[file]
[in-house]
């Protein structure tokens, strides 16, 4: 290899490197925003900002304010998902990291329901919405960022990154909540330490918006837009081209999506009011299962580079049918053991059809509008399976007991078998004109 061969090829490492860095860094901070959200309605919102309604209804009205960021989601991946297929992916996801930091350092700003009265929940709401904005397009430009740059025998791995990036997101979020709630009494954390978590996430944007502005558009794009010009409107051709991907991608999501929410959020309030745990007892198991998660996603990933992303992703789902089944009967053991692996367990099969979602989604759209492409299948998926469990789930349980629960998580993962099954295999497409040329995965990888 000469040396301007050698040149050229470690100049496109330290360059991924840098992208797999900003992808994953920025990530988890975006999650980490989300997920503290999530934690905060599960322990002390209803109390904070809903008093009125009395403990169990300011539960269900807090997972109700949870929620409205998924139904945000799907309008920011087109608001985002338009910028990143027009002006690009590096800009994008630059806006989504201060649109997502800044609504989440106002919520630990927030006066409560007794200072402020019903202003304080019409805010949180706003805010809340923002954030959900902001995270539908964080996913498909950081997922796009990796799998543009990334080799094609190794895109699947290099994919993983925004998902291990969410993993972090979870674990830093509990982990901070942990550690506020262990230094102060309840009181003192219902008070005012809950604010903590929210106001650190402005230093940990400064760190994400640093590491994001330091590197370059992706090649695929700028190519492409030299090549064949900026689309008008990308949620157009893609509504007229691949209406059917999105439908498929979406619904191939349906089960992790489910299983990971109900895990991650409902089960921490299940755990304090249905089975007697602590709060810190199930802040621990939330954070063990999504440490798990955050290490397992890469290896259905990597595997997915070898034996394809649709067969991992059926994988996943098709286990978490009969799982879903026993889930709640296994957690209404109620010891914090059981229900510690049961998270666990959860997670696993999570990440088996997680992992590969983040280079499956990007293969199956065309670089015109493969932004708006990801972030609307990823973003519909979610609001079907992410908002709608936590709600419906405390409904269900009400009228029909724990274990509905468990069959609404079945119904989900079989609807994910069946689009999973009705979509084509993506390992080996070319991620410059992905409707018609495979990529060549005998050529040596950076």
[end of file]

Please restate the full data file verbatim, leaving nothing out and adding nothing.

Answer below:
[in-house]
């Protein structure tokens, strides 16, 4: 290899490197925003900002304010998902990291329901919405960022990154909540330490918006837009081209999506009011299962580079049918053991059809509008399976007991078998004109 061969090829490492860095860094901070959200309605919102309604209804009205960021989601991946297929992916996801930091350092700003009265929940709401904005397009430009740059025998791995990036997101979020709630009494954390978590996430944007502005558009794009010009409107051709991907991608999501929410959020309030745990007892198991998660996603990933992303992703789902089944009967053991692996367990099969979602989604759209492409299948998926469990789930349980629960998580993962099954295999497409040329995965990888 000469040396301007050698040149050229470690100049496109330290360059991924840098992208797999900003992808994953920025990530988890975006999650980490989300997920503290999530934690905060599960322990002390209803109390904070809903008093009125009395403990169990300011539960269900807090997972109700949870929620409205998924139904945000799907309008920011087109608001985002338009910028990143027009002006690009590096800009994008630059806006989504201060649109997502800044609504989440106002919520630990927030006066409560007794200072402020019903202003304080019409805010949180706003805010809340923002954030959900902001995270539908964080996913498909950081997922796009990796799998543009990334080799094609190794895109699947290099994919993983925004998902291990969410993993972090979870674990830093509990982990901070942990550690506020262990230094102060309840009181003192219902008070005012809950604010903590929210106001650190402005230093940990400064760190994400640093590491994001330091590197370059992706090649695929700028190519492409030299090549064949900026689309008008990308949620157009893609509504007229691949209406059917999105439908498929979406619904191939349906089960992790489910299983990971109900895990991650409902089960921490299940755990304090249905089975007697602590709060810190199930802040621990939330954070063990999504440490798990955050290490397992890469290896259905990597595997997915070898034996394809649709067969991992059926994988996943098709286990978490009969799982879903026993889930709640296994957690209404109620010891914090059981229900510690049961998270666990959860997670696993999570990440088996997680992992590969983040280079499956990007293969199956065309670089015109493969932004708006990801972030609307990823973003519909979610609001079907992410908002709608936590709600419906405390409904269900009400009228029909724990274990509905468990069959609404079945119904989900079989609807994910069946689009999973009705979509084509993506390992080996070319991620410059992905409707018609495979990529060549005998050529040596950076």